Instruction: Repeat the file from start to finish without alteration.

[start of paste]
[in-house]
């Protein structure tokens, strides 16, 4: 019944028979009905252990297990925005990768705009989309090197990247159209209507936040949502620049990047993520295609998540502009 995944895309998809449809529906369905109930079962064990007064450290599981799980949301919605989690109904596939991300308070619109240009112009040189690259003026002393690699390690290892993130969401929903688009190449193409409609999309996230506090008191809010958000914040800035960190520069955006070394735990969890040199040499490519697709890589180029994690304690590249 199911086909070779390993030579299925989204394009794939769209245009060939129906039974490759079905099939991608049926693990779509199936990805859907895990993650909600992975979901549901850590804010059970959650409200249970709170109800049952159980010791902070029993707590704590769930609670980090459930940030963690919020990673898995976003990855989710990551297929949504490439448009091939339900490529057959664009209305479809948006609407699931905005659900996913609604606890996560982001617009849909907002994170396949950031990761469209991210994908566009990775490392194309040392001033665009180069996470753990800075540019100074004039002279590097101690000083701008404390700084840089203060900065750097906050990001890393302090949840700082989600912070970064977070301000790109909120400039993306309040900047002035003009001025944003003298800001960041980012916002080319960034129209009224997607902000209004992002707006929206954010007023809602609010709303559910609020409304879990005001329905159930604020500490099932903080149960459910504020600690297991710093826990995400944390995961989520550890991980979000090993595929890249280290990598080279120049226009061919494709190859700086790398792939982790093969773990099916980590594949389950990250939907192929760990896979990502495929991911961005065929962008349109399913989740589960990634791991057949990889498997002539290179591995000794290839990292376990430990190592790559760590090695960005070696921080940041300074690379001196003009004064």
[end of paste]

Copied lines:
[in-house]
């Protein structure tokens, strides 16, 4: 019944028979009905252990297990925005990768705009989309090197990247159209209507936040949502620049990047993520295609998540502009 995944895309998809449809529906369905109930079962064990007064450290599981799980949301919605989690109904596939991300308070619109240009112009040189690259003026002393690699390690290892993130969401929903688009190449193409409609999309996230506090008191809010958000914040800035960190520069955006070394735990969890040199040499490519697709890589180029994690304690590249 199911086909070779390993030579299925989204394009794939769209245009060939129906039974490759079905099939991608049926693990779509199936990805859907895990993650909600992975979901549901850590804010059970959650409200249970709170109800049952159980010791902070029993707590704590769930609670980090459930940030963690919020990673898995976003990855989710990551297929949504490439448009091939339900490529057959664009209305479809948006609407699931905005659900996913609604606890996560982001617009849909907002994170396949950031990761469209991210994908566009990775490392194309040392001033665009180069996470753990800075540019100074004039002279590097101690000083701008404390700084840089203060900065750097906050990001890393302090949840700082989600912070970064977070301000790109909120400039993306309040900047002035003009001025944003003298800001960041980012916002080319960034129209009224997607902000209004992002707006929206954010007023809602609010709303559910609020409304879990005001329905159930604020500490099932903080149960459910504020600690297991710093826990995400944390995961989520550890991980979000090993595929890249280290990598080279120049226009061919494709190859700086790398792939982790093969773990099916980590594949389950990250939907192929760990896979990502495929991911961005065929962008349109399913989740589960990634791991057949990889498997002539290179591995000794290839990292376990430990190592790559760590090695960005070696921080940041300074690379001196003009004064």